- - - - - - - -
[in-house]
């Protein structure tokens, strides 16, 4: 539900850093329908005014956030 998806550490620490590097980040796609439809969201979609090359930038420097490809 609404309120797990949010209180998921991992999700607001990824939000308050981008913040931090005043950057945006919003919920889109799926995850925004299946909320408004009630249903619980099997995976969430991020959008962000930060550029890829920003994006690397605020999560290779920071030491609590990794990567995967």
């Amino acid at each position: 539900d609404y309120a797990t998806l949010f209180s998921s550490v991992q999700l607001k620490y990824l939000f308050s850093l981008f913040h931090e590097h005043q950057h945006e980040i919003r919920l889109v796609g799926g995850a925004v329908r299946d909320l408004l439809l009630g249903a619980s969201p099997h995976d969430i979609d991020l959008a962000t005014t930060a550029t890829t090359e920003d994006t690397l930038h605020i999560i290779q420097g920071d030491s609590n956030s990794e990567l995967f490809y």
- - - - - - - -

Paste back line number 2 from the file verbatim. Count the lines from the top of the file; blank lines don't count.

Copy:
């Protein structure tokens, strides 16, 4: 539900850093329908005014956030 998806550490620490590097980040796609439809969201979609090359930038420097490809 609404309120797990949010209180998921991992999700607001990824939000308050981008913040931090005043950057945006919003919920889109799926995850925004299946909320408004009630249903619980099997995976969430991020959008962000930060550029890829920003994006690397605020999560290779920071030491609590990794990567995967």